The man convicted of careless driving that resulted in a crash killing five of his passengers will be deported in January.
Junwei Zhang was the driver of a tour bus carrying 27 passengers when it lost control near Rotorua in 2019.
Five passengers were thrown from the rear window of the bus and died when the vehicle rolled on their bodies. Eight others suffered minor to severe injuries.
One of those killed in the crash was a five-year-old girl.
Zhang pleaded guilty to five charges of careless use of a motor vehicle causing death and eight charges of careless use of a motor vehicle causing injury in September last year.
He was sentenced to four and a half months’ home detention, disqualified from driving for 18 months and ordered to pay reparation of $13,000.
Now Zhang faces deportation to China.
In an October decision recently released by the Immigration and Protection Tribunal, Zhang was given three months to get his affairs in order to leave New Zealand.
The tribunal said Zhang and his wife have held a series of visitor, student, work and interim visas since they arrived in the country. Zhang first arrived in October 2015.
Zhang’s last interim visa expired in June. Since then, the tribunal said, he has been eligible for deportation.
In making its decision the tribunal considered documents supplied by Zhang and his family.
Among these was a written statement from Zhang’s wife which said their son wished to stay in New Zealand with his family and continue going to school.
Zhang’s wife, a restaurant manager, said in her statement their once “happy and peaceful family was broken down completely” on the day of the crash.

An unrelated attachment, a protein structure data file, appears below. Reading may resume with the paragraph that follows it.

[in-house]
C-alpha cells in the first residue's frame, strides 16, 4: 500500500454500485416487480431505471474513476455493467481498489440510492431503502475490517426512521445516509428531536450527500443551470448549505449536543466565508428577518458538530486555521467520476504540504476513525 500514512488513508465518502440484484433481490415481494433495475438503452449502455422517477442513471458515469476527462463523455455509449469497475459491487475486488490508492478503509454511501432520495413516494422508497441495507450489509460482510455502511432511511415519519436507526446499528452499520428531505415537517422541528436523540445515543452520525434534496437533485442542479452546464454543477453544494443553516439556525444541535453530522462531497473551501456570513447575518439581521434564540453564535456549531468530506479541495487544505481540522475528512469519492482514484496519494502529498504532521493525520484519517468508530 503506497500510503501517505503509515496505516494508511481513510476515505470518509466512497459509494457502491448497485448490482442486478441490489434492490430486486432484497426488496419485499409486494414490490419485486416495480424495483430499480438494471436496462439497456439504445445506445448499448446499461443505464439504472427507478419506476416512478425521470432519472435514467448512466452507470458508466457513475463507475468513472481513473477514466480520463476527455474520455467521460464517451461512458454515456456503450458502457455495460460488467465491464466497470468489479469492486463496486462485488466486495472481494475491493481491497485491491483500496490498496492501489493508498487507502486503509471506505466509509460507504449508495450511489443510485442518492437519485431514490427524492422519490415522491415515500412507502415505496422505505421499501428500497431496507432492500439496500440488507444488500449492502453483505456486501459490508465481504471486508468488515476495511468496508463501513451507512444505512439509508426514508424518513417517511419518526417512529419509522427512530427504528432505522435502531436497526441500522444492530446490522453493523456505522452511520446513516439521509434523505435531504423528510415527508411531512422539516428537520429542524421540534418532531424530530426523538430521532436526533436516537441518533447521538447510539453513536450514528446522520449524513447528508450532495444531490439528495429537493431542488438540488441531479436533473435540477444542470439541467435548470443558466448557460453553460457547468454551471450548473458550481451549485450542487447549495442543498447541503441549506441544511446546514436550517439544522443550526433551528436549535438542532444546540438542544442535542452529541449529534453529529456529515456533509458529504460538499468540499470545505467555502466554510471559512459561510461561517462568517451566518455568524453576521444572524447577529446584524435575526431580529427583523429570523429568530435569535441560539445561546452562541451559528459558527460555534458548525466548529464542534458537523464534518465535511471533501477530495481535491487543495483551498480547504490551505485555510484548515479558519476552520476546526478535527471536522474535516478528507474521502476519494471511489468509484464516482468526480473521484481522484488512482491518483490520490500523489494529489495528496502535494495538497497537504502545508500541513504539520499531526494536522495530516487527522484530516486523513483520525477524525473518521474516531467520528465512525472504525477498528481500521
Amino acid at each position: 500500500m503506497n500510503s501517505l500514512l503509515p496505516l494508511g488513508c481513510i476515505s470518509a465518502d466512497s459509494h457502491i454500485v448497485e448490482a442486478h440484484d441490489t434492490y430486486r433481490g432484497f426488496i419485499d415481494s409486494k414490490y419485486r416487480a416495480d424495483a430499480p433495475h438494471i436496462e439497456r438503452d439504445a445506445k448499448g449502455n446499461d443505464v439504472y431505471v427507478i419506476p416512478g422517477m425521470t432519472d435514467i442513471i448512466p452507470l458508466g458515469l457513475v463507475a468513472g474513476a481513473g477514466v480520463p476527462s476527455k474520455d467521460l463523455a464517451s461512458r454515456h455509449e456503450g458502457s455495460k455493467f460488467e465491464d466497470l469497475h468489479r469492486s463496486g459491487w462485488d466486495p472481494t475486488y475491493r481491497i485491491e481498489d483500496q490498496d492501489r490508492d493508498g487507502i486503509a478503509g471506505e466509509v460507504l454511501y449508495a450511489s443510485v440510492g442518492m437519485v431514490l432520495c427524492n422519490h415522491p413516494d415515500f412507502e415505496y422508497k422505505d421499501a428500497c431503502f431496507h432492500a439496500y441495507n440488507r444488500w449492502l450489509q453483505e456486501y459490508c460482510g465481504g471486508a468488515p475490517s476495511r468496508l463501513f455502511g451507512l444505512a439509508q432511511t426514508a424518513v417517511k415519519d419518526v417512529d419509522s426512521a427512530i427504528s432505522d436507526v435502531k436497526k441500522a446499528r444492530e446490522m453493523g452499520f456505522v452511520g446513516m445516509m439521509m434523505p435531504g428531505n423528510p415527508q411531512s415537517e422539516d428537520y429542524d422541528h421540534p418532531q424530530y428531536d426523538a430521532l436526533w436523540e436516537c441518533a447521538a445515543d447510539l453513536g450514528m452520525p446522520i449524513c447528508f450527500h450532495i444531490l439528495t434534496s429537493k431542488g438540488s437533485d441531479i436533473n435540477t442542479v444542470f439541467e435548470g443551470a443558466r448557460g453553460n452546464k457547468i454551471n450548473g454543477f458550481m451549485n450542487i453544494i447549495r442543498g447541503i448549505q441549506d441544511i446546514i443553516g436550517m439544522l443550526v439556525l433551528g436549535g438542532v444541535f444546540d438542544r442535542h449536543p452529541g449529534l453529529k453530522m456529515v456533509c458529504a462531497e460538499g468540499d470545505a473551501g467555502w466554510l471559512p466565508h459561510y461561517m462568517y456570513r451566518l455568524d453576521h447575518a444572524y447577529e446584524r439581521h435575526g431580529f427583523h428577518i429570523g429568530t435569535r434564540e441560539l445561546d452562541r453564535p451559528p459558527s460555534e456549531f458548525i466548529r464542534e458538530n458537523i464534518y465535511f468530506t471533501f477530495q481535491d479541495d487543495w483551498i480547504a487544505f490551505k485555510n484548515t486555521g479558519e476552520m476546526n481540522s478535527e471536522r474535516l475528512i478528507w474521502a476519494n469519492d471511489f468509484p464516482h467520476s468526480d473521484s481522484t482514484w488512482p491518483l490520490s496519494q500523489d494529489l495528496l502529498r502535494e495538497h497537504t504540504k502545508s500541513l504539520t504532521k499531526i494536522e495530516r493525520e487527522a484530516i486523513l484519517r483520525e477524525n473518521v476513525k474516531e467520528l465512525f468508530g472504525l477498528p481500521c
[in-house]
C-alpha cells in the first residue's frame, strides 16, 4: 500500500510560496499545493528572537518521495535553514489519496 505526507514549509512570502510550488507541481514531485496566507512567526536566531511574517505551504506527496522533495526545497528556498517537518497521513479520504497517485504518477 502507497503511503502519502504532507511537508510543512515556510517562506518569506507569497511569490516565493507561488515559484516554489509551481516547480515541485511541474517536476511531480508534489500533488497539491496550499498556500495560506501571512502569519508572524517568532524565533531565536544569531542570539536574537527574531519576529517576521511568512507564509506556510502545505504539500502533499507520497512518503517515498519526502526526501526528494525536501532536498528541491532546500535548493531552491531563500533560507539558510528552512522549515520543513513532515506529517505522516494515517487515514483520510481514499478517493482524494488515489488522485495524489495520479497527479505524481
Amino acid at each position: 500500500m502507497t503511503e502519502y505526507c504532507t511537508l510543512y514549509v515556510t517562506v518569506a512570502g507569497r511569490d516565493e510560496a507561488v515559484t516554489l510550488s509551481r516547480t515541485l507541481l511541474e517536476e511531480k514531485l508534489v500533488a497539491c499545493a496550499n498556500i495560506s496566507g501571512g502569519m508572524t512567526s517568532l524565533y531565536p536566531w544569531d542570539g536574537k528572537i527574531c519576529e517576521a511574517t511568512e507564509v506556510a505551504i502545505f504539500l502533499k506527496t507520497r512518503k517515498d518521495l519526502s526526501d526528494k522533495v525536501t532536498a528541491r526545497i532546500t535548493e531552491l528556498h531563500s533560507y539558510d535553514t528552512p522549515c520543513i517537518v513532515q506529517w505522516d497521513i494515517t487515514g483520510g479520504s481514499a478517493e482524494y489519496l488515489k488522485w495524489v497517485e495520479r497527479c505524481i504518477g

“To be honest, I didn’t believe it or even accept it. But the truth is so cruel… We have gone through the saddest and difficult stage together.”
Another document provided to the tribunal in support of Zhang’s appeal to stay in the country was a letter from his most recent employer.
The letter stated Zhang performed well in his job and would be hired immediately as a motor mechanic if granted a work visa.
The tribunal ruled there were no “exceptional circumstances of a humanitarian nature” to prevent Zhang’s deportation.
“[Zhang] and his wife have a strong nexus to China, where they lived for 33 years and 29 years respectively.
“He and his wife are familiar with the way of life and culture in China where they were raised, educated, married, held employment and experienced the birth of their child.”
The tribunal said both Zhang and his wife’s parents live in China and the family would be supported through the change of returning to the country.
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The tribunal acknowledged Covid-19 could mean the family would be separated for “a significant time” once Zhang is deported.
Father and son, the tribunal said, could maintain contact online via video calls.
Zhang’s family have the option of joining him in 2023 when their son’s student visa expires.
The three-month period between the date of the tribunal’s decision and Zhang’s deportation allowed for the uncertainty of arranging international travel during the pandemic.
The wait also gives time for Zhang to become fully vaccinated before his return to China.
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